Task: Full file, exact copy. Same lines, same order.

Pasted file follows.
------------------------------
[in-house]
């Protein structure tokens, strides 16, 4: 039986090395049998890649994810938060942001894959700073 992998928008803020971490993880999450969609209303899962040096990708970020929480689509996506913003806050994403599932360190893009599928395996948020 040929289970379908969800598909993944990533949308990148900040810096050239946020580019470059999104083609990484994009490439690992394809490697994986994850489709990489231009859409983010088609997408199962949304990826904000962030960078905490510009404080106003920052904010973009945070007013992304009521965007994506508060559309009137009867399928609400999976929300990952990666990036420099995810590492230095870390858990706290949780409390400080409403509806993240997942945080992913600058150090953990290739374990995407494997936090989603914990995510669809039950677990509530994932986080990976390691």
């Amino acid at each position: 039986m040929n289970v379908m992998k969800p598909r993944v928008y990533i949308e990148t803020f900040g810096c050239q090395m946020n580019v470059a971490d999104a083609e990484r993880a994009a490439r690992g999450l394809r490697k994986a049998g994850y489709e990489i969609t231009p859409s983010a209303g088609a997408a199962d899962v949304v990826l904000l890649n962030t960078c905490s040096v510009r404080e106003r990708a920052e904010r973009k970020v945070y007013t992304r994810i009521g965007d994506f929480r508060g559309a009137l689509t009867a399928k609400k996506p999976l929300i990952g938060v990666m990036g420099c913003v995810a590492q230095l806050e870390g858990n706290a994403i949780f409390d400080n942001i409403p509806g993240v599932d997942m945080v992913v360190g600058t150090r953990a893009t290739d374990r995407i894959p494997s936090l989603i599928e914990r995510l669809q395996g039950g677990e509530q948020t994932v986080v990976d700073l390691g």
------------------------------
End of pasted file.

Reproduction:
[in-house]
């Protein structure tokens, strides 16, 4: 039986090395049998890649994810938060942001894959700073 992998928008803020971490993880999450969609209303899962040096990708970020929480689509996506913003806050994403599932360190893009599928395996948020 040929289970379908969800598909993944990533949308990148900040810096050239946020580019470059999104083609990484994009490439690992394809490697994986994850489709990489231009859409983010088609997408199962949304990826904000962030960078905490510009404080106003920052904010973009945070007013992304009521965007994506508060559309009137009867399928609400999976929300990952990666990036420099995810590492230095870390858990706290949780409390400080409403509806993240997942945080992913600058150090953990290739374990995407494997936090989603914990995510669809039950677990509530994932986080990976390691």
């Amino acid at each position: 039986m040929n289970v379908m992998k969800p598909r993944v928008y990533i949308e990148t803020f900040g810096c050239q090395m946020n580019v470059a971490d999104a083609e990484r993880a994009a490439r690992g999450l394809r490697k994986a049998g994850y489709e990489i969609t231009p859409s983010a209303g088609a997408a199962d899962v949304v990826l904000l890649n962030t960078c905490s040096v510009r404080e106003r990708a920052e904010r973009k970020v945070y007013t992304r994810i009521g965007d994506f929480r508060g559309a009137l689509t009867a399928k609400k996506p999976l929300i990952g938060v990666m990036g420099c913003v995810a590492q230095l806050e870390g858990n706290a994403i949780f409390d400080n942001i409403p509806g993240v599932d997942m945080v992913v360190g600058t150090r953990a893009t290739d374990r995407i894959p494997s936090l989603i599928e914990r995510l669809q395996g039950g677990e509530q948020t994932v986080v990976d700073l390691g």